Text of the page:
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Monday, Sept. 29, 2014

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Video: 'Extreme Visions'


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"Extreme Visions" examines two signature additions to the Princeton campus with contrasting styles: the modernist Lewis Library and the Collegiate Gothic-inspired Whitman College. Read more.


Video Closed Captions

[music]

Wentworth Miller:
Could two buildings be more different in

Wentworth Miller:
concept and vision?

Wentworth Miller:
Whitman College, Princeton's first modern four-year

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dormitory, is constructed in the traditional Gothic style.

Wentworth Miller:
Meg Whitman, the former CEO of eBay, the online auction

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giant, gave $30 million to the University for
the $136 million project.

Wentworth Miller:
It was designed by Demetri Porphyrios, who is

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unapologetic for his traditional approach to architecture.

Demetri Porphyrios:
I'm interested in doing Gothic

Demetri Porphyrios:
buildings which are robust, meaning that they will have a

Demetri Porphyrios:
longevity of life.

Demetri Porphyrios:
So, the external wall has to be properly constructed in stone,

Demetri Porphyrios:
which is bonded with a brick support behind it,

Demetri Porphyrios:
et cetera, et cetera.

Demetri Porphyrios:
And it should be a wall structure which will have to

Demetri Porphyrios:
have at least a lifespan of about 200, 250 years.

Wentworth Miller:
Far from traditional, the Lewis Science

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Library, which also houses the Princeton Institute for

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Computational Science, is unlike any building you've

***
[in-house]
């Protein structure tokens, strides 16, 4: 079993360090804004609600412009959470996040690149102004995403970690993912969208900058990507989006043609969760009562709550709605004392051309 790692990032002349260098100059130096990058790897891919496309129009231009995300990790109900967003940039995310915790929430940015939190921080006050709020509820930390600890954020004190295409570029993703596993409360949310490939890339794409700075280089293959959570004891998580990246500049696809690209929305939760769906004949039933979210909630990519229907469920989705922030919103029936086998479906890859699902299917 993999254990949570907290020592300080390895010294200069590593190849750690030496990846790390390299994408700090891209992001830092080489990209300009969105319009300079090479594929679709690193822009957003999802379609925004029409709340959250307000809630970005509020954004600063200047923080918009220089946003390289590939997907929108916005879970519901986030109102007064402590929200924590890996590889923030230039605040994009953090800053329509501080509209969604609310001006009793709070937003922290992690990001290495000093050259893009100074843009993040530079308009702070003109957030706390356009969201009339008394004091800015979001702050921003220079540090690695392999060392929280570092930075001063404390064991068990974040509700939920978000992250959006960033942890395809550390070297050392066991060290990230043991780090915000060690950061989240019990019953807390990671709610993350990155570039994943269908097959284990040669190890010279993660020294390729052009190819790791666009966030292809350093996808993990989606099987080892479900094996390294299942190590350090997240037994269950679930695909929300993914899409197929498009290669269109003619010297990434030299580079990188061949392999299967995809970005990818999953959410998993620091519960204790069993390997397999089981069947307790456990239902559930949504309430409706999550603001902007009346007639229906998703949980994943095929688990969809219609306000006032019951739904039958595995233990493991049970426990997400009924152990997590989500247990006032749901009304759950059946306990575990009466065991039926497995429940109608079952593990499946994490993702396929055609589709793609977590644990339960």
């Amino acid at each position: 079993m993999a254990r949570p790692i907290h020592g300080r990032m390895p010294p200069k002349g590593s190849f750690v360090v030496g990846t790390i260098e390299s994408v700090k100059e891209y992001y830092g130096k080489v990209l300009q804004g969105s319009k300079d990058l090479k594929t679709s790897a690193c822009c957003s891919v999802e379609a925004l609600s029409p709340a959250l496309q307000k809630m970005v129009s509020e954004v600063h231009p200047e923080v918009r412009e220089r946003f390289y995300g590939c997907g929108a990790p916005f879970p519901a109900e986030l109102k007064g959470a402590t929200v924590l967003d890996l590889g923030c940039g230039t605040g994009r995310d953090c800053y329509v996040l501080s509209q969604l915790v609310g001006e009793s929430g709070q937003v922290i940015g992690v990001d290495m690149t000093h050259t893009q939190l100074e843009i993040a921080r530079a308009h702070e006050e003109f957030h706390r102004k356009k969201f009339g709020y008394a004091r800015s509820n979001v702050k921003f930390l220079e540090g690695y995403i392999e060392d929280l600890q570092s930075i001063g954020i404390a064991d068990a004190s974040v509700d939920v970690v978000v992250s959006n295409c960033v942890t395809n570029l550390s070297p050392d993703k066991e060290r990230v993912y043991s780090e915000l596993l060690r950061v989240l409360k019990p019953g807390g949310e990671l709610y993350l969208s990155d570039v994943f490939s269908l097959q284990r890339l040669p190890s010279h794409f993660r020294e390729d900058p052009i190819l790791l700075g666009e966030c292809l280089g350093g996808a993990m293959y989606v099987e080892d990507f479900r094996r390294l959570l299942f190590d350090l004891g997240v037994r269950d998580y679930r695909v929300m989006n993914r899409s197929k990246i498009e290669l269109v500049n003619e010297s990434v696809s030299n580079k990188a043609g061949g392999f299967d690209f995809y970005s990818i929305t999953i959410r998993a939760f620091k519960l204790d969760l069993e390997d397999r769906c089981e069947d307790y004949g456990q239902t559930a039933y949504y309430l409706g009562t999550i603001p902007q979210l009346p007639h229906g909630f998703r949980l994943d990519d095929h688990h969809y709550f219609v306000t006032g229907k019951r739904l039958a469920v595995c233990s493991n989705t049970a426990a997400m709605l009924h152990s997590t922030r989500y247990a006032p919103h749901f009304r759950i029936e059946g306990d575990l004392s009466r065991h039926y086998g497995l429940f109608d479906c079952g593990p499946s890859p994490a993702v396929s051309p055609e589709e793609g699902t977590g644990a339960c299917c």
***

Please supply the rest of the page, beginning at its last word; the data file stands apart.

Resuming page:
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ever seen before -- new in its architectural forms, new in

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its methods of construction.

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The project cost over $74 million.

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Designed by the famous and controversial architect Frank

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Gehry, the building was primarily funded by a

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$60 million gift from Peter Lewis, the highly
creative former CEO

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of Progressive Insurance.

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Peter makes no bones about his belief that Princeton also

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needs architecture that looks to the future.

Peter Lewis:
Frank, in my view, is the first great

Peter Lewis:
architect of the 21st century, probably more than the

Peter Lewis:
greatest architect of the 20th century, although he might be

Peter Lewis:
that as well.

Peter Lewis:
Whether history validates my view remains to be seen.

Peter Lewis:
No architect, no builder is addressing the future any more

Peter Lewis:
than Frank is today.

Craig Webb:
I think we have few, kind of, unwritten rules.

Craig Webb:
But one of them is, if it looks anything like something

Craig Webb:
anybody else has done -- no.

Craig Webb:
And the second rule is, if it looks anything like anything

Craig Webb:
we've done -- no.

Wentworth Miller:
Two very different buildings.

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Two extreme visions.

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In very different ways, they embody an ideal of excellence,

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of doing things better than you did before.

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And in very different ways, they both encapsulate the

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deep-rooted ideals of Princeton as a University.

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They embody both the venerable traditions that provide links

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with its past and the creativity and innovation with

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which it will lead us into the future.

[music]

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